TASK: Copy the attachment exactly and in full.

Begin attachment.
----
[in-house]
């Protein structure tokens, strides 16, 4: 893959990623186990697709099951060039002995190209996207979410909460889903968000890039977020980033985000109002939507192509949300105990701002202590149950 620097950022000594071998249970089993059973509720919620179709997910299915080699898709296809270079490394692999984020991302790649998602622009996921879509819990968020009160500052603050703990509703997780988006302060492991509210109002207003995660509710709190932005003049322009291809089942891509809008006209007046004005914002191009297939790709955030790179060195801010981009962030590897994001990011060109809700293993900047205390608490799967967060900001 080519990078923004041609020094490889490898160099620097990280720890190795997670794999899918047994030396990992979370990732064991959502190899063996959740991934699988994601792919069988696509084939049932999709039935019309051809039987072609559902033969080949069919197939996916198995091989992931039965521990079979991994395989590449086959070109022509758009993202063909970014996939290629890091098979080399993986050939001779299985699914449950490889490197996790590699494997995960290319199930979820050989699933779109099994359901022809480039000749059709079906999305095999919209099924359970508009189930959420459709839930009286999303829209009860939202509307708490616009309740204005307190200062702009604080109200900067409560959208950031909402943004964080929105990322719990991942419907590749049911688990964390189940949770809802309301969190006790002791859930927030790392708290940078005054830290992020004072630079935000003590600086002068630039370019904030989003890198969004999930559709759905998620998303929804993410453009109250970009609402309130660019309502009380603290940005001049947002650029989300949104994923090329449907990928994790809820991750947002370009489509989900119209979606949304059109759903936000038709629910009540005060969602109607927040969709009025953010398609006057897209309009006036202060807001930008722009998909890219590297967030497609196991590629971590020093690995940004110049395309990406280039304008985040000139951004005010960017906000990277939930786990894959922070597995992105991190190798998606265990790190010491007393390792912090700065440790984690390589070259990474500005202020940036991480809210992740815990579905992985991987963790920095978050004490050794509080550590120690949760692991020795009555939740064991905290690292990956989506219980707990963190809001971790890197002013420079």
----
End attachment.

[in-house]
């Protein structure tokens, strides 16, 4: 893959990623186990697709099951060039002995190209996207979410909460889903968000890039977020980033985000109002939507192509949300105990701002202590149950 620097950022000594071998249970089993059973509720919620179709997910299915080699898709296809270079490394692999984020991302790649998602622009996921879509819990968020009160500052603050703990509703997780988006302060492991509210109002207003995660509710709190932005003049322009291809089942891509809008006209007046004005914002191009297939790709955030790179060195801010981009962030590897994001990011060109809700293993900047205390608490799967967060900001 080519990078923004041609020094490889490898160099620097990280720890190795997670794999899918047994030396990992979370990732064991959502190899063996959740991934699988994601792919069988696509084939049932999709039935019309051809039987072609559902033969080949069919197939996916198995091989992931039965521990079979991994395989590449086959070109022509758009993202063909970014996939290629890091098979080399993986050939001779299985699914449950490889490197996790590699494997995960290319199930979820050989699933779109099994359901022809480039000749059709079906999305095999919209099924359970508009189930959420459709839930009286999303829209009860939202509307708490616009309740204005307190200062702009604080109200900067409560959208950031909402943004964080929105990322719990991942419907590749049911688990964390189940949770809802309301969190006790002791859930927030790392708290940078005054830290992020004072630079935000003590600086002068630039370019904030989003890198969004999930559709759905998620998303929804993410453009109250970009609402309130660019309502009380603290940005001049947002650029989300949104994923090329449907990928994790809820991750947002370009489509989900119209979606949304059109759903936000038709629910009540005060969602109607927040969709009025953010398609006057897209309009006036202060807001930008722009998909890219590297967030497609196991590629971590020093690995940004110049395309990406280039304008985040000139951004005010960017906000990277939930786990894959922070597995992105991190190798998606265990790190010491007393390792912090700065440790984690390589070259990474500005202020940036991480809210992740815990579905992985991987963790920095978050004490050794509080550590120690949760692991020795009555939740064991905290690292990956989506219980707990963190809001971790890197002013420079």